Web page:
With the simple press of a finger, trucks fall in line behind the leader, saving fuel and making trucks safer than even the best Class 8 semi-tractors on the road today.
That’s the promise of the platooning truck company Peloton Technology, based in Mountain View, Calif., according to founder and Chief Executive Josh Switkes.
Platooning is an emerging vehicle technology where digitally tethered convoys of two or more trucks travel closely together to reduce drag and increase fuel efficiency.
“Many trucks have collision mitigation or automatic emergency braking, which are very effective,” Switkes said at this week’s Automated Vehicles Symposium in San Francisco. “We want to be safer than those trucks.”
Switkes said rear- and front-end collisions could both be reduced with platooning’s use of vehicle-to-vehicle and vehicle-to-cloud technologies, along with communications and video systems for the drivers.
Without platooning, a truck driver manually follows another vehicle. A safe following distance is considered 500 to 545 feet to give the driver time to perceive a situation, react to it, account for any momentary distractions like sipping coffee, brake lag and differences in braking power.
With a platooning truck, however, the following distance is reduced to between 30 and 50 feet. Perception and reaction times, as well as brake lag, are reduced to almost nothing because technology is performing those roles. The main variable, Switkes said, is braking distance, which differs based on the types of brakes the truck uses and the load the truck is carrying.
Reducing distance between trucks, Switkes said, has the additional safety benefit of preventing traffic from cutting in and subsequently reducing the risk of collisions with those vehicles.
Yet even as the sensor and software technology required to operate platooning nears its first commercial rollout, there are still a host of regulatory and legal questions that need to be addressed, according to trucking industry analysts.
“If the guy in the front has disc brakes and is running pillows and the guy behind it has old front brakes and is running a full load of steel, what happens if you have a panic braking situation?” asked Kenny Vieth, an analyst at ACT Research.
The issue in such a scenario isn’t just if the second vehicle can stop without rear ending the first, Vieth said. It’s liability, especially if the two trucks belong to different fleet operators. Who, or what, is to blame? The driver or the technology?
While the liability issue remains an open question in the autonomous vehicle community, Peloton, like many trucking companies moving into the semi-autonomous vehicle space, is developing systems for its drivers to maintain their attention.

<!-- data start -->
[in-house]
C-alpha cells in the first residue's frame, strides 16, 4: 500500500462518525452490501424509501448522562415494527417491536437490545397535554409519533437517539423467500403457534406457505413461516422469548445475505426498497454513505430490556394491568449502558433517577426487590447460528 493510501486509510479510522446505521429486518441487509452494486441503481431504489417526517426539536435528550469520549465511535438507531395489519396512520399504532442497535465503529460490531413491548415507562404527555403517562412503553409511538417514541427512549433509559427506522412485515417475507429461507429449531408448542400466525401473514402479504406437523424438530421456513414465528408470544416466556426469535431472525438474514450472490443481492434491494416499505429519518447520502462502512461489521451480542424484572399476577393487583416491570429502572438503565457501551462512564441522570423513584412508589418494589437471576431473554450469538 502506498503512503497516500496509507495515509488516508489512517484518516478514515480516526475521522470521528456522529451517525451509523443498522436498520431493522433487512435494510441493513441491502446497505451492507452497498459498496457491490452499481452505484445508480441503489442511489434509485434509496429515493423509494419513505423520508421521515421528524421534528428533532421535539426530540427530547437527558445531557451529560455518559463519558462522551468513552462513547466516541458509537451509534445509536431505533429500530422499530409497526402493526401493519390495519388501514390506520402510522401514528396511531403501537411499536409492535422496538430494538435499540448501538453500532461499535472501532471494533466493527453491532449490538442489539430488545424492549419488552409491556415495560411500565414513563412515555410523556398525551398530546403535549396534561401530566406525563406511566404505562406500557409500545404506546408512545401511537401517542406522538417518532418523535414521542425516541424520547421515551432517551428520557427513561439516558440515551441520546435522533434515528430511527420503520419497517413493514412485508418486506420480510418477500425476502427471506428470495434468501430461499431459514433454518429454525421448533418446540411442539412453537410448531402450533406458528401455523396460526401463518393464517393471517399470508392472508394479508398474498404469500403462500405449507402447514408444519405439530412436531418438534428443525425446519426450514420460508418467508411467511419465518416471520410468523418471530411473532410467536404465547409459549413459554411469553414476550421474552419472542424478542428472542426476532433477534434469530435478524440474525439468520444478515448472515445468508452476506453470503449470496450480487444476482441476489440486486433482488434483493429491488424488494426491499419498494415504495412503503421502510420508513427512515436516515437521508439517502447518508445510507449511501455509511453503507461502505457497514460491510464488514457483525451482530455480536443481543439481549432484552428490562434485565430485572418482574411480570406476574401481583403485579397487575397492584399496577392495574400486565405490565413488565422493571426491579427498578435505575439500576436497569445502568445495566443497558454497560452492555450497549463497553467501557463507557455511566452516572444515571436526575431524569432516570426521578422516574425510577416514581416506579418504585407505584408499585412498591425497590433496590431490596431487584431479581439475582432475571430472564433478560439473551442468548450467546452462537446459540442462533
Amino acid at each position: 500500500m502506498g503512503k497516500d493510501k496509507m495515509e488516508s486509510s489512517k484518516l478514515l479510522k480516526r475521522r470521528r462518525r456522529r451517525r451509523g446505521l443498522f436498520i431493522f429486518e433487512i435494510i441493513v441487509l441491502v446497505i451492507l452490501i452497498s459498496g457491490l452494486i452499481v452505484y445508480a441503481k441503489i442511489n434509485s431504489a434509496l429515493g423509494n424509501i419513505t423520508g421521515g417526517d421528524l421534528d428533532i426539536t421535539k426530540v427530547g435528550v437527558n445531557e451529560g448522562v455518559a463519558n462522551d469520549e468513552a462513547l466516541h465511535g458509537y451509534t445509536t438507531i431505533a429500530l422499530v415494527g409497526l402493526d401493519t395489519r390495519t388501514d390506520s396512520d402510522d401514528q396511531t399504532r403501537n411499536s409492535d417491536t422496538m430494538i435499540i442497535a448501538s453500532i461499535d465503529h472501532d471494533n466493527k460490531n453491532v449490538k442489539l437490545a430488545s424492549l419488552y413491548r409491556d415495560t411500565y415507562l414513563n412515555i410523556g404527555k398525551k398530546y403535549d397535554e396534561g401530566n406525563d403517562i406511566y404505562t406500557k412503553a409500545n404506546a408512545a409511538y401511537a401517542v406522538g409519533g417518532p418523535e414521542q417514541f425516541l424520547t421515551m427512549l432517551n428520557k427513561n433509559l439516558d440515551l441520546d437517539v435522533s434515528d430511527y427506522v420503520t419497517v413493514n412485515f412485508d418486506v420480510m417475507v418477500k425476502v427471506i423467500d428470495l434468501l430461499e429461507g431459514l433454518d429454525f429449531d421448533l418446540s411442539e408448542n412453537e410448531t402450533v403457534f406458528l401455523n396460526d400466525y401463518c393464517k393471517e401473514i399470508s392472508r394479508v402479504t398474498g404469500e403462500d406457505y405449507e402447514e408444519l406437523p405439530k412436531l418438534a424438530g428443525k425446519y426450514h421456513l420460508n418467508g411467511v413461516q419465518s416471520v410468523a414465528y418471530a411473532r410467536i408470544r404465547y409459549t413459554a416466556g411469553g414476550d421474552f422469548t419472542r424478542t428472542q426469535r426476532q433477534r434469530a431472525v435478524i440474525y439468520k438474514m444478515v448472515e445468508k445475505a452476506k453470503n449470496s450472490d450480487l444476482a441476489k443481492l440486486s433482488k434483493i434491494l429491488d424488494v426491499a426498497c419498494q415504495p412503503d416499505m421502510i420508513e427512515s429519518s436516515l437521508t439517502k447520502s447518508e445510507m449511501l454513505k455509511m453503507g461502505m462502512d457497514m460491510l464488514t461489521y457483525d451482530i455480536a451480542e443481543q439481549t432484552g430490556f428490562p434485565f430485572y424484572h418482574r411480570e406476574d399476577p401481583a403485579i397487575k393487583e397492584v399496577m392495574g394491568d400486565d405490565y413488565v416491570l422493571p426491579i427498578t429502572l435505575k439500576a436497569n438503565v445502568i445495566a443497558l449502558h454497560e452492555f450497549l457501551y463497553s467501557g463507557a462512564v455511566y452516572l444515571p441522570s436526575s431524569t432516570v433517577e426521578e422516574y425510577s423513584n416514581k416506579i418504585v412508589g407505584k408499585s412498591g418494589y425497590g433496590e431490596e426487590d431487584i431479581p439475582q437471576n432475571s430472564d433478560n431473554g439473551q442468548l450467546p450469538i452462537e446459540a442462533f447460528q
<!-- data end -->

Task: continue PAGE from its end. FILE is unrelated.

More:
“The drivers when they platoon, people think they’re staring at a wall in front of them,” Switkes said. “You’re doing basically the same tasks: steering, being aware of what’s going on.”
Steering is almost the same as in a non-platooned truck; the driver just doesn’t have to worry about the distance in front. In Peloton’s following trucks, a video feed shows drivers the lead truck’s perspective. And a voice communication system lets drivers talk to each other when they use their left foot to press a button on the floor that opens up a private channel.
For trucks to platoon, they need safety features such as automatic emergency braking and adaptive cruise control to maintain the 50-foot following distance between trucks. About 40 percent of new Class 8 trucks now have such equipment built in, according to the nonprofit North American Council for Freight Efficiency.
“A lot of the trucks out there are platooning capable,” said Mike Roeth, the council’s executive director.
But that does not mean they are fully automated or driverless.
“Platooning is a real opportunity in the short term that’s kind of being lumped into the whole automation discussion of jobs going away,” Roeth said.
The biggest opportunity is, of course, fuel savings. In a two-truck scenario, platooning saves 4.5 percent in fuel for the front truck and 10 percent for the truck following it, Roeth said.
“Companies who have point-to-point routes with multiple trucks,” Roeth said. “If they can stay inside their fleets, those will be the earliest adopters.”The biggest barriers to platooning, Roeth said, are how to link up separate fleets when little is known about a driver’s experience or the truck’s brakes or cargo. There could also be issues with how to divvy up the savings between the leading and following trucks, he said.